A vaccination policy for cross-border travellers will impact the supply chain, as a chunk of the trucking workforce will exit the industry, warned the Canadian Trucking Alliance.
The U.S. and Canada have said all cross-border travellers, including truck drivers, must provide proof of COVID-19 vaccination starting in January.
The U.S. government first proposed a mandate requiring all Canadian cross-border truck drivers to be vaccinated by January 2022. Canada followed by announcing the same policy to come into effect on Jan. 15.
“The good news is that many trucking companies from across Canada have double vaccination rates in the 85-90% range — well above the provincial averages,” the alliance said in a statement on its website. “However, there are a significant number of carriers moving Canada-U.S. trade that have lower vaccination rates, which are more reflective of the regional rates where their companies are located and their drivers are recruited.”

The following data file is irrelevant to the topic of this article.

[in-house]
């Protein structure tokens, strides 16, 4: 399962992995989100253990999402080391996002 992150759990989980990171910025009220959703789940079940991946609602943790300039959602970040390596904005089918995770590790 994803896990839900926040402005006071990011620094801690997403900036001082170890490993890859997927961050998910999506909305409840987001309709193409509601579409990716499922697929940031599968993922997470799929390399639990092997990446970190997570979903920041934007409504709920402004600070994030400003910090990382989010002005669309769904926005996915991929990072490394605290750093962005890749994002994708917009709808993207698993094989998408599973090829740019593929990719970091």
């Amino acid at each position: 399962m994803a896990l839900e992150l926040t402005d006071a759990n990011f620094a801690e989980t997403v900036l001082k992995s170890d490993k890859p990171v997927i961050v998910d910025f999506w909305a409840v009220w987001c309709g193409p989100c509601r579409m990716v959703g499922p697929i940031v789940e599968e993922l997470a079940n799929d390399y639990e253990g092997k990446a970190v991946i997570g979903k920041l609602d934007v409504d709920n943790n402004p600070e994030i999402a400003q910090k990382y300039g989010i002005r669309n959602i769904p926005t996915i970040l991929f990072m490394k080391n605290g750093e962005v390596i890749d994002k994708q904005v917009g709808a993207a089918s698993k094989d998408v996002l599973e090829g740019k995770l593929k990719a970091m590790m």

The group “conservatively” estimated that one-in-five Canadian truck drivers crossing the border and 40 percent from the U.S. “would almost immediately exit the Canada-U.S. trade system should the vaccination mandate take effect in January 2022.”
The group is asking for more time to have such measures implemented. Given that truckers spend much time on the road, ensuring full vaccination prior to the new year would be difficult.
Not to mention the fact that the industry is already facing a driver shortage. Losing 20,000 Canadian truckers would exacerbate the issues already being seen in the supply chain.
“CTA is urging governments for a date-driven, practical implementation timeline that does not further disrupt a constrained supply chain and increase processing times of trucks at the border while also maintaining the need to keep Canadians and Americans safe,” the alliance said.